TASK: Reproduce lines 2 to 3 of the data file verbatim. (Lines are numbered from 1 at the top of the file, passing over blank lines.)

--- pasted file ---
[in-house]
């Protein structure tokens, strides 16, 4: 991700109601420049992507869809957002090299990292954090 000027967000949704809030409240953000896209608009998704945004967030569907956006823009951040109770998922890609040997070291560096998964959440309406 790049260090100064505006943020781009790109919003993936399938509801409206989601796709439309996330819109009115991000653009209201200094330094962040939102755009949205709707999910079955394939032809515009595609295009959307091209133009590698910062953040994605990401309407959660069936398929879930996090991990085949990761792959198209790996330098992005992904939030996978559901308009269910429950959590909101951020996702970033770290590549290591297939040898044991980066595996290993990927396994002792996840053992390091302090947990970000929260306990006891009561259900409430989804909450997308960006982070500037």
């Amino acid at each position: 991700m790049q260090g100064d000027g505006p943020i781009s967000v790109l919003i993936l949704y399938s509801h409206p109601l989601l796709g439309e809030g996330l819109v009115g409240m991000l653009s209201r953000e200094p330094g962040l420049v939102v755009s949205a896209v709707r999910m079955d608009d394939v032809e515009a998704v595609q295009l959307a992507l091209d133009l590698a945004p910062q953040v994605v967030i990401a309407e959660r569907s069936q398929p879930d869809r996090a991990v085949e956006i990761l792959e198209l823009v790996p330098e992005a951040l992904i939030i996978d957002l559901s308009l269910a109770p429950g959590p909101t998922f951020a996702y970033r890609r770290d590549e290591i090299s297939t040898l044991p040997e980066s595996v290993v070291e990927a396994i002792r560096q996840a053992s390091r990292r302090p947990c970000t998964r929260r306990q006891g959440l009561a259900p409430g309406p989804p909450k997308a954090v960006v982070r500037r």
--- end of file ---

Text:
């Protein structure tokens, strides 16, 4: 991700109601420049992507869809957002090299990292954090 000027967000949704809030409240953000896209608009998704945004967030569907956006823009951040109770998922890609040997070291560096998964959440309406 790049260090100064505006943020781009790109919003993936399938509801409206989601796709439309996330819109009115991000653009209201200094330094962040939102755009949205709707999910079955394939032809515009595609295009959307091209133009590698910062953040994605990401309407959660069936398929879930996090991990085949990761792959198209790996330098992005992904939030996978559901308009269910429950959590909101951020996702970033770290590549290591297939040898044991980066595996290993990927396994002792996840053992390091302090947990970000929260306990006891009561259900409430989804909450997308960006982070500037």
């Amino acid at each position: 991700m790049q260090g100064d000027g505006p943020i781009s967000v790109l919003i993936l949704y399938s509801h409206p109601l989601l796709g439309e809030g996330l819109v009115g409240m991000l653009s209201r953000e200094p330094g962040l420049v939102v755009s949205a896209v709707r999910m079955d608009d394939v032809e515009a998704v595609q295009l959307a992507l091209d133009l590698a945004p910062q953040v994605v967030i990401a309407e959660r569907s069936q398929p879930d869809r996090a991990v085949e956006i990761l792959e198209l823009v790996p330098e992005a951040l992904i939030i996978d957002l559901s308009l269910a109770p429950g959590p909101t998922f951020a996702y970033r890609r770290d590549e290591i090299s297939t040898l044991p040997e980066s595996v290993v070291e990927a396994i002792r560096q996840a053992s390091r990292r302090p947990c970000t998964r929260r306990q006891g959440l009561a259900p409430g309406p989804p909450k997308a954090v960006v982070r500037r």